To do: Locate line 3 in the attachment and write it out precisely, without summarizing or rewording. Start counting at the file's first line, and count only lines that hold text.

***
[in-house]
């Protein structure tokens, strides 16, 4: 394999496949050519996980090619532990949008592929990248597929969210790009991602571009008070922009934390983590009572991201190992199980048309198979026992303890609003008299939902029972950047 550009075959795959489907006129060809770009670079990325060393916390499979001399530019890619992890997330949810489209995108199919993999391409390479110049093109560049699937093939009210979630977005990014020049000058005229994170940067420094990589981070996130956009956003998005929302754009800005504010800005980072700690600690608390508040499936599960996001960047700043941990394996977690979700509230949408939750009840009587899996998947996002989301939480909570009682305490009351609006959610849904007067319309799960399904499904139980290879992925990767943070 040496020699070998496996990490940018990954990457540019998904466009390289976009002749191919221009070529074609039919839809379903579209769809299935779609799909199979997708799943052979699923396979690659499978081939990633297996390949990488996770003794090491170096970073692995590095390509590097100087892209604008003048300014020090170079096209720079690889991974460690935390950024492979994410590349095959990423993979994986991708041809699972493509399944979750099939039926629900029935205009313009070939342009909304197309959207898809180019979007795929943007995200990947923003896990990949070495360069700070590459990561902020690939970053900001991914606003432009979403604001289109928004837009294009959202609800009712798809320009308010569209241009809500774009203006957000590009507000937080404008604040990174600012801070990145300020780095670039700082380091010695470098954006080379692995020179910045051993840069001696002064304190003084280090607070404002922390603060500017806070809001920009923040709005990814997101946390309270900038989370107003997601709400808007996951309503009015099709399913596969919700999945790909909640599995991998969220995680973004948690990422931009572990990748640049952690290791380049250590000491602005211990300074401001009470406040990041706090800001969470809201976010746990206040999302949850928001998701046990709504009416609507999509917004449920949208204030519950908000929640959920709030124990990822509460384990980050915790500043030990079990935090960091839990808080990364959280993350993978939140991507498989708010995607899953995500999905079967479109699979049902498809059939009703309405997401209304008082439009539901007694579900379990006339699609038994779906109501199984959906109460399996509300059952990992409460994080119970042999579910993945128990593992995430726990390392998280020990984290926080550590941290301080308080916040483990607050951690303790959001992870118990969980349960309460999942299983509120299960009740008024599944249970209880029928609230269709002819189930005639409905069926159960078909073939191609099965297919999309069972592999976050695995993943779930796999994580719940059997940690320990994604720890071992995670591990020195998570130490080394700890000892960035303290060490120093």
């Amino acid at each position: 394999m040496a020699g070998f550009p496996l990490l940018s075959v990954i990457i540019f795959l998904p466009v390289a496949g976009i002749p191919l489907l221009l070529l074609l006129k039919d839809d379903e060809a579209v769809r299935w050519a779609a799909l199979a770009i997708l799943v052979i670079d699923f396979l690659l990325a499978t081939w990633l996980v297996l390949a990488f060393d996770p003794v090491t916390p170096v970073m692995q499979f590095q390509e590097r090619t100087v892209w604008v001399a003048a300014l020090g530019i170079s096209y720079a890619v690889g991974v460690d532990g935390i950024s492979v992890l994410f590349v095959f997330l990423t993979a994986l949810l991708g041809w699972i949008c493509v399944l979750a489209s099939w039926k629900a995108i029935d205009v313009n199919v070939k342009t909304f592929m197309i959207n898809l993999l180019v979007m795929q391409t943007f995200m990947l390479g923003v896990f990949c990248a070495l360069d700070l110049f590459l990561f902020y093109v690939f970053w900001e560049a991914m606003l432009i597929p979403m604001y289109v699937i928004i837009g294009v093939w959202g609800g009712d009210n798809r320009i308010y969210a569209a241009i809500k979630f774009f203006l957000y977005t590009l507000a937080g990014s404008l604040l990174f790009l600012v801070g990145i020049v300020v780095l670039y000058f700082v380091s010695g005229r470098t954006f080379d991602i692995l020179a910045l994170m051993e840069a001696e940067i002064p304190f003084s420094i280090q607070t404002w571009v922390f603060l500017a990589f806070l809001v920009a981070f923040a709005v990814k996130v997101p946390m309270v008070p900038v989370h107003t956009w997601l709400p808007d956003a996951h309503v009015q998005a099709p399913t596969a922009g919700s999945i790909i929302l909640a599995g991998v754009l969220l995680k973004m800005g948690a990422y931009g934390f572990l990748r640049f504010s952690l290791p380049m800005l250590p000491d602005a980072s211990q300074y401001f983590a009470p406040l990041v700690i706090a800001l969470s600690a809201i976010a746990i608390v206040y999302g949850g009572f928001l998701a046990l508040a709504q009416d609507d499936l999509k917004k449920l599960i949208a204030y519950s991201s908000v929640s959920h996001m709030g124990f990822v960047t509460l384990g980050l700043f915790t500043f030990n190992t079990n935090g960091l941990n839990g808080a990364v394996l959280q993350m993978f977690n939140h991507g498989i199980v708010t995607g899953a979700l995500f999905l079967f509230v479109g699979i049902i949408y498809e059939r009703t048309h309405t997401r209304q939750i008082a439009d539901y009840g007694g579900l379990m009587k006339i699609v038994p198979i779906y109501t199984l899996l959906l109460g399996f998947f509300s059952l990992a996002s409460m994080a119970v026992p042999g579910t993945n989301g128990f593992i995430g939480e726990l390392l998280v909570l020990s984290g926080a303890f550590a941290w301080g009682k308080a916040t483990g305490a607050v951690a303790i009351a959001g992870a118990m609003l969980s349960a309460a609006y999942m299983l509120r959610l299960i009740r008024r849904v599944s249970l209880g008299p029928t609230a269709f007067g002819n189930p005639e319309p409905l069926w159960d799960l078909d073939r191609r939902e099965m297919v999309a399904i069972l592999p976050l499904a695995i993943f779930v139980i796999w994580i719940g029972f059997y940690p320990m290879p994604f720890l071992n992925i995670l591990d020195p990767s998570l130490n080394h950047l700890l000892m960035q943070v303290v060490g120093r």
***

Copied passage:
């Amino acid at each position: 394999m040496a020699g070998f550009p496996l990490l940018s075959v990954i990457i540019f795959l998904p466009v390289a496949g976009i002749p191919l489907l221009l070529l074609l006129k039919d839809d379903e060809a579209v769809r299935w050519a779609a799909l199979a770009i997708l799943v052979i670079d699923f396979l690659l990325a499978t081939w990633l996980v297996l390949a990488f060393d996770p003794v090491t916390p170096v970073m692995q499979f590095q390509e590097r090619t100087v892209w604008v001399a003048a300014l020090g530019i170079s096209y720079a890619v690889g991974v460690d532990g935390i950024s492979v992890l994410f590349v095959f997330l990423t993979a994986l949810l991708g041809w699972i949008c493509v399944l979750a489209s099939w039926k629900a995108i029935d205009v313009n199919v070939k342009t909304f592929m197309i959207n898809l993999l180019v979007m795929q391409t943007f995200m990947l390479g923003v896990f990949c990248a070495l360069d700070l110049f590459l990561f902020y093109v690939f970053w900001e560049a991914m606003l432009i597929p979403m604001y289109v699937i928004i837009g294009v093939w959202g609800g009712d009210n798809r320009i308010y969210a569209a241009i809500k979630f774009f203006l957000y977005t590009l507000a937080g990014s404008l604040l990174f790009l600012v801070g990145i020049v300020v780095l670039y000058f700082v380091s010695g005229r470098t954006f080379d991602i692995l020179a910045l994170m051993e840069a001696e940067i002064p304190f003084s420094i280090q607070t404002w571009v922390f603060l500017a990589f806070l809001v920009a981070f923040a709005v990814k996130v997101p946390m309270v008070p900038v989370h107003t956009w997601l709400p808007d956003a996951h309503v009015q998005a099709p399913t596969a922009g919700s999945i790909i929302l909640a599995g991998v754009l969220l995680k973004m800005g948690a990422y931009g934390f572990l990748r640049f504010s952690l290791p380049m800005l250590p000491d602005a980072s211990q300074y401001f983590a009470p406040l990041v700690i706090a800001l969470s600690a809201i976010a746990i608390v206040y999302g949850g009572f928001l998701a046990l508040a709504q009416d609507d499936l999509k917004k449920l599960i949208a204030y519950s991201s908000v929640s959920h996001m709030g124990f990822v960047t509460l384990g980050l700043f915790t500043f030990n190992t079990n935090g960091l941990n839990g808080a990364v394996l959280q993350m993978f977690n939140h991507g498989i199980v708010t995607g899953a979700l995500f999905l079967f509230v479109g699979i049902i949408y498809e059939r009703t048309h309405t997401r209304q939750i008082a439009d539901y009840g007694g579900l379990m009587k006339i699609v038994p198979i779906y109501t199984l899996l959906l109460g399996f998947f509300s059952l990992a996002s409460m994080a119970v026992p042999g579910t993945n989301g128990f593992i995430g939480e726990l390392l998280v909570l020990s984290g926080a303890f550590a941290w301080g009682k308080a916040t483990g305490a607050v951690a303790i009351a959001g992870a118990m609003l969980s349960a309460a609006y999942m299983l509120r959610l299960i009740r008024r849904v599944s249970l209880g008299p029928t609230a269709f007067g002819n189930p005639e319309p409905l069926w159960d799960l078909d073939r191609r939902e099965m297919v999309a399904i069972l592999p976050l499904a695995i993943f779930v139980i796999w994580i719940g029972f059997y940690p320990m290879p994604f720890l071992n992925i995670l591990d020195p990767s998570l130490n080394h950047l700890l000892m960035q943070v303290v060490g120093r």